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Could it simply be the 1865 version of doo-hicky or thingamabob?  All I
know is, there are a heck of a lot of sites on the Internet for flummy,
most of them in German.  Also a Newfoundland Heritage site with a
dictionary: "flummy n. also flummy dum [phonetics unavailable]. A kind of
bread made by hunters and trappers. Cp FUNNEL BUN."  So maybe the buttons?
looked like little flatbreads to him.  Naw.

Sylvia

On Tue, 4 Jun 2002, Kristin Peterson-Ishaq wrote:

> Hi--
>
> The Center is publishing the Civil War letters of Chester K. Leach, a
> soldier from Fletcher, Vermont, and I am currently readying the manuscript
> for publication.
>
> I have a query about a word that Leach uses to describe shirts his wife had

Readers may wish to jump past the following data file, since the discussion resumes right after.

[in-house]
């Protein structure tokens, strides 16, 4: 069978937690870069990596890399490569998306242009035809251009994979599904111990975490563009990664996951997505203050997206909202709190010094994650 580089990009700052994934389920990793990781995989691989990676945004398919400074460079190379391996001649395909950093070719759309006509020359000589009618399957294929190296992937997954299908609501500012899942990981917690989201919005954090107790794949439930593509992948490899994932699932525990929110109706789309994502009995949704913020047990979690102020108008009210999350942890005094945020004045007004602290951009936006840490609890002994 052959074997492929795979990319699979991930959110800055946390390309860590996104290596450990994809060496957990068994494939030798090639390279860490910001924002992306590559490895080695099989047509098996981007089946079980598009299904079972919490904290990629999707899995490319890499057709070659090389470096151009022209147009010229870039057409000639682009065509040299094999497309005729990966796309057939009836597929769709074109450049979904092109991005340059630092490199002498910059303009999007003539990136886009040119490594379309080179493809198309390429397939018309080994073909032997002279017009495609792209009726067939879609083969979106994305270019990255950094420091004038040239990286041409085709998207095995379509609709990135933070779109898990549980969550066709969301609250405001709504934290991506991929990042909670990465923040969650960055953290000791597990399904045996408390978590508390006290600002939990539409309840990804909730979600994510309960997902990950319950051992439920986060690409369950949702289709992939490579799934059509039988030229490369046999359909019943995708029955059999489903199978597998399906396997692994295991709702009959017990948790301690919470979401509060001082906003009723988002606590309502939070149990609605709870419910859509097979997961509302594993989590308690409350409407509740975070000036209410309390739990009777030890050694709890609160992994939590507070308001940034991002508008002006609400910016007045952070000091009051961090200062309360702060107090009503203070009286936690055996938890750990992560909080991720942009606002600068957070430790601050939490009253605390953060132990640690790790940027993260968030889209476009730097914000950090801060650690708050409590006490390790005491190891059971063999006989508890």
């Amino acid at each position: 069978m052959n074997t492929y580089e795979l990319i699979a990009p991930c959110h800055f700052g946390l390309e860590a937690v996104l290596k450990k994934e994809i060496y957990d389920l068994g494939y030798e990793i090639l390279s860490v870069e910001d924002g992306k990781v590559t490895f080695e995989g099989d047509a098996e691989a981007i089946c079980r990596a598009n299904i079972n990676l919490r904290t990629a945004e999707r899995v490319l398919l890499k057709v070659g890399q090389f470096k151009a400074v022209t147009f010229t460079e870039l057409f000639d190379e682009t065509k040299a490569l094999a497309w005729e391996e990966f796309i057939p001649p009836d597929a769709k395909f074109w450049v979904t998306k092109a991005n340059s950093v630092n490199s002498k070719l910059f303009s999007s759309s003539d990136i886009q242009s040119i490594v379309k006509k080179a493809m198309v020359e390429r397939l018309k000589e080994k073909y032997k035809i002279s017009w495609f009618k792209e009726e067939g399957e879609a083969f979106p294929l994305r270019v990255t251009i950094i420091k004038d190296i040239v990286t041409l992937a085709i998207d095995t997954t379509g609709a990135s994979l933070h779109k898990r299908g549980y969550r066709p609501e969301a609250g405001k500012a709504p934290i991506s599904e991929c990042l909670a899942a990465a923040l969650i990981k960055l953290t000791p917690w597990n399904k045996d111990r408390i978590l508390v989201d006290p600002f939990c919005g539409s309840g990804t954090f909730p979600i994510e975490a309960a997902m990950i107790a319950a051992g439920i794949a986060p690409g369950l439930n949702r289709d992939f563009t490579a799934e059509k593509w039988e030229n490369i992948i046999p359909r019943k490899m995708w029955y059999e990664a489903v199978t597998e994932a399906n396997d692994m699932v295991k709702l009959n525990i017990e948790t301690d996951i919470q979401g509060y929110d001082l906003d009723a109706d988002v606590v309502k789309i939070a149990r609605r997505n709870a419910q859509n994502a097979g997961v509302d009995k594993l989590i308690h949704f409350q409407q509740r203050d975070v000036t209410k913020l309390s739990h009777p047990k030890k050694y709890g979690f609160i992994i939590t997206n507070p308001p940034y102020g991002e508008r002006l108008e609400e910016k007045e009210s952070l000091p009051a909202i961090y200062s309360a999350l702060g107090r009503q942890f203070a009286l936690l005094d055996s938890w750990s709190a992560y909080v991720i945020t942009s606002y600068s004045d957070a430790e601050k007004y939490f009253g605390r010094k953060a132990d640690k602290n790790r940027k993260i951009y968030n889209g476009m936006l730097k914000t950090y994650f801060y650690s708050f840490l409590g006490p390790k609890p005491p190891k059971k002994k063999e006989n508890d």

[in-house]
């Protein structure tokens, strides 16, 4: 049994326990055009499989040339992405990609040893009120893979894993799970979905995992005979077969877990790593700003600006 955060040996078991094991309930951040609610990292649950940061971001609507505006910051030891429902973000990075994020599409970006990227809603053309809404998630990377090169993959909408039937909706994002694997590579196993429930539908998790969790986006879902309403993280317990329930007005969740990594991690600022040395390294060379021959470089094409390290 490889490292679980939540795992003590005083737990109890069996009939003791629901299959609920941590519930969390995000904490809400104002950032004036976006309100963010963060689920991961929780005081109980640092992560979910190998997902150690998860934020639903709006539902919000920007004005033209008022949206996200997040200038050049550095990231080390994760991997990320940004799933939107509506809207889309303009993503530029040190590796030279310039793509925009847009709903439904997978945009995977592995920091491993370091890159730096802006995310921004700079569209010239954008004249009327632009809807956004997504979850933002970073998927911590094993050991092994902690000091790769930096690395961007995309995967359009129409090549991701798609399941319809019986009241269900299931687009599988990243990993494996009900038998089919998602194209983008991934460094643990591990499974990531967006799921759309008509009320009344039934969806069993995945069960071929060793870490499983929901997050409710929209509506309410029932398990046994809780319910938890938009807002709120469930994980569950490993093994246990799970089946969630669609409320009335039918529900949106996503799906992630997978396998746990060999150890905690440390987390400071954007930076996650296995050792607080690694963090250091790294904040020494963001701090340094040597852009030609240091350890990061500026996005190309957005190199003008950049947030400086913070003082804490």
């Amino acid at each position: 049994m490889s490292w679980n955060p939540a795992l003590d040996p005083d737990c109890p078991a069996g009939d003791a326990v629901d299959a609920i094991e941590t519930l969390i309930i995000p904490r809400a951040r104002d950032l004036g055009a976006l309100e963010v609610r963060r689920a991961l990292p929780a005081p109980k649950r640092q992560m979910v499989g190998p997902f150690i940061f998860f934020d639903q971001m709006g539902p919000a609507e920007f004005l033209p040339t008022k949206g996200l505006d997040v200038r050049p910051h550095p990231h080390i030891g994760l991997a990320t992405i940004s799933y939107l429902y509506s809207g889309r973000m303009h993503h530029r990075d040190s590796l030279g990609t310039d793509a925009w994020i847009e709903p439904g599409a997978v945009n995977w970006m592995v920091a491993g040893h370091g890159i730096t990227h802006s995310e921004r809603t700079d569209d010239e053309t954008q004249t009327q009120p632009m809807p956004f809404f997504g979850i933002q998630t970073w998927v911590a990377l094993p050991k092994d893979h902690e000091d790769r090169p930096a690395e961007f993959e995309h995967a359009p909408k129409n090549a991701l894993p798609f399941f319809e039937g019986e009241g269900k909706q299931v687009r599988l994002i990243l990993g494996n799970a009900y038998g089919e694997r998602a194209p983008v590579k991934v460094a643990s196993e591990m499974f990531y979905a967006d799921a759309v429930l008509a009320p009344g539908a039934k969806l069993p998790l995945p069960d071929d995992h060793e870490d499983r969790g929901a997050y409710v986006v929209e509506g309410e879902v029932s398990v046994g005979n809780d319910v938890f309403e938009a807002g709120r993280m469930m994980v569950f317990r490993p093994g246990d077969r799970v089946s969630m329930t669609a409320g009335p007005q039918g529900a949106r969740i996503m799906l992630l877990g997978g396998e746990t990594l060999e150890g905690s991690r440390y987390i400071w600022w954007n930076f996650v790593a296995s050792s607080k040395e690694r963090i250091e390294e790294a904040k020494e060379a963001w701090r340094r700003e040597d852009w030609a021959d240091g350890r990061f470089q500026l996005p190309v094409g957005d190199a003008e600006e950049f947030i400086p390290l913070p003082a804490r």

> made for him. He writes:
>
> I was rather taken by surprise with the shirts, they being something that I
> was not looking for in the shape they are, but I must say that I think they
> cant be beat in these diggings. The cloth is very nice & the flummy-diddles
> are really charming & there is only one trouble that I can see & that is my
> desire to have them seen may make me forget to put on my coat and vest
> sometime & thereby suffer with the cold. Perhaps you think I dont like
> them, but I do and they are much better than I expected.
>
> My question is: What is a flummy-diddle? Does anyone know what it means? Is
> it still in use in Franklin County or elsewhere in Vermont?
>
> Any help will be much appreciated!
>
> Best,
> Kris
>
> ***********************************************************
> Kristin Peterson-Ishaq
> Coordinator, Center for Research on Vermont
>       and Vermont Studies Program
> University of Vermont
> 589 Main Street, Nolin House
> Burlington, VT  05401-3439
> Email: <[log in to unmask]>; Telephone: 802-656-8363
> Fax: 802-656-8518; Web site: <www.uvm.edu/~crvt>